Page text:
5. On the question of whether a "Courses of Interest" list for athletes, or for anyone, has some academically legitimate use, it's wrong to assume that it's unnecessary simply because the course search website already includes the option to filter by class times. There are literally thousands of courses offered each quarter, and even filtering can leave you searching through hundreds that may or may not be interesting or appropriate for students seeking to explore different majors or broaden their academic experience. There's no reason to include 200 courses on a list just because they're all offered at suitable morning or evening times. If this list is intended as a starting point for general advising, would you really want to include AA 190 (Directed Writing and Research in Aeronautics and Astronomy) and SPANLANG 122M (Spanish for Medical Students) just because they fit the time slots?

I would recommend that the reporters take a few minutes to actually look through the publicly available information on these classes and the nature of their content and grading. Like they noted, ExploreCourses and CourseRank are two places to start. If you've taken introductory statistics, you should also be able to methodically determine whether the specific courses on this list seem to give out higher grades than comparable undergraduate courses. If I were reporting on this, I'd be extremely interested in knowing whether there is a statistically significant difference. Additionally, they could have simply asked actual students to comment on what they knew about the classes on the list, their experiences, and the average workload.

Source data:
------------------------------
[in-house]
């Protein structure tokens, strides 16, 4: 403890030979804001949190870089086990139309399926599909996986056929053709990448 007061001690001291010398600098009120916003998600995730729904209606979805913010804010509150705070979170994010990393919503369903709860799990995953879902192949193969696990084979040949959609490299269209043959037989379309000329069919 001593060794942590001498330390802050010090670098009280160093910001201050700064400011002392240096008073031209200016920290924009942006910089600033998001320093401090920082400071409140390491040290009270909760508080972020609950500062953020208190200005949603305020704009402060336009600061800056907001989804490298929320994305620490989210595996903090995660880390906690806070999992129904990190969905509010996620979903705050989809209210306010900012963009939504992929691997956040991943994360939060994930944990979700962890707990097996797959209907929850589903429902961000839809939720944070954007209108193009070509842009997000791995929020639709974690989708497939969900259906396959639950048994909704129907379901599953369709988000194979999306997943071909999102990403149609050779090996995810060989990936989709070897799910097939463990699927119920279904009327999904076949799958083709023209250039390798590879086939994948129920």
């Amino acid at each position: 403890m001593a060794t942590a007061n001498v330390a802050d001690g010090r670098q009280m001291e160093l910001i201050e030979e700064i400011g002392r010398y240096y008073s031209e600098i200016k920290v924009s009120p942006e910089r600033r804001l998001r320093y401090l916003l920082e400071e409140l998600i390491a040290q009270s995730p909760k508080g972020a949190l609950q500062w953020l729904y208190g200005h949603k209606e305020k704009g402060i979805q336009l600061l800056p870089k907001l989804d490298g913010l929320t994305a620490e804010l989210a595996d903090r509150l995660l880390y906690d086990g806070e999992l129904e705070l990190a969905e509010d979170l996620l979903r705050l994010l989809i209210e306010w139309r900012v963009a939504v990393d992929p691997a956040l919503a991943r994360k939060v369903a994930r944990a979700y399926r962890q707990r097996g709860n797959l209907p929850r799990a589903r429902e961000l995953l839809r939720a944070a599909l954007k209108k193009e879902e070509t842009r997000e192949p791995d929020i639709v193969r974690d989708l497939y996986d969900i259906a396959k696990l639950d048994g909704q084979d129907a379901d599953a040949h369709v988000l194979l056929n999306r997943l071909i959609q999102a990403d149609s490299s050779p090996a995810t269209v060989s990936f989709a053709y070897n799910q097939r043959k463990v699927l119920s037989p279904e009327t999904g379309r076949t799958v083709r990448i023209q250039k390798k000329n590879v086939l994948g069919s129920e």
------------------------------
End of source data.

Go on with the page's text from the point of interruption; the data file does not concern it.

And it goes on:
I have a lot of respect for these student athletes who are on the practice field or competing anywhere from 10-30 hours a week, and trying to find time to fulfill the requirements of a Stanford education at the same time. I don't doubt that some athletes are trying to boost their GPA with easy classes and may be trying to take advantage of this "Courses of Interest" list. However, the fact remains that you're not going to graduate from Stanford by taking 12 units of dance classes a week (and honestly, that would be far more exhausting than 12 units of regular classes, in my opinion).

Some of the points raised here by the investigative team are useful and informative, but other parts seem to deliberately exaggerate the situation, possibly take quotes out of context, and cherry pick examples in order to make a controversial claim. I'd definitely recommend one of the classes on this list, COMM 131 (Media Ethics and Responsibility) for anyone who's interested. Don't blow off the work, though, because the average grade is a "B" with an expected workload of 5-10 hours a week.

-A current Stanford undergraduate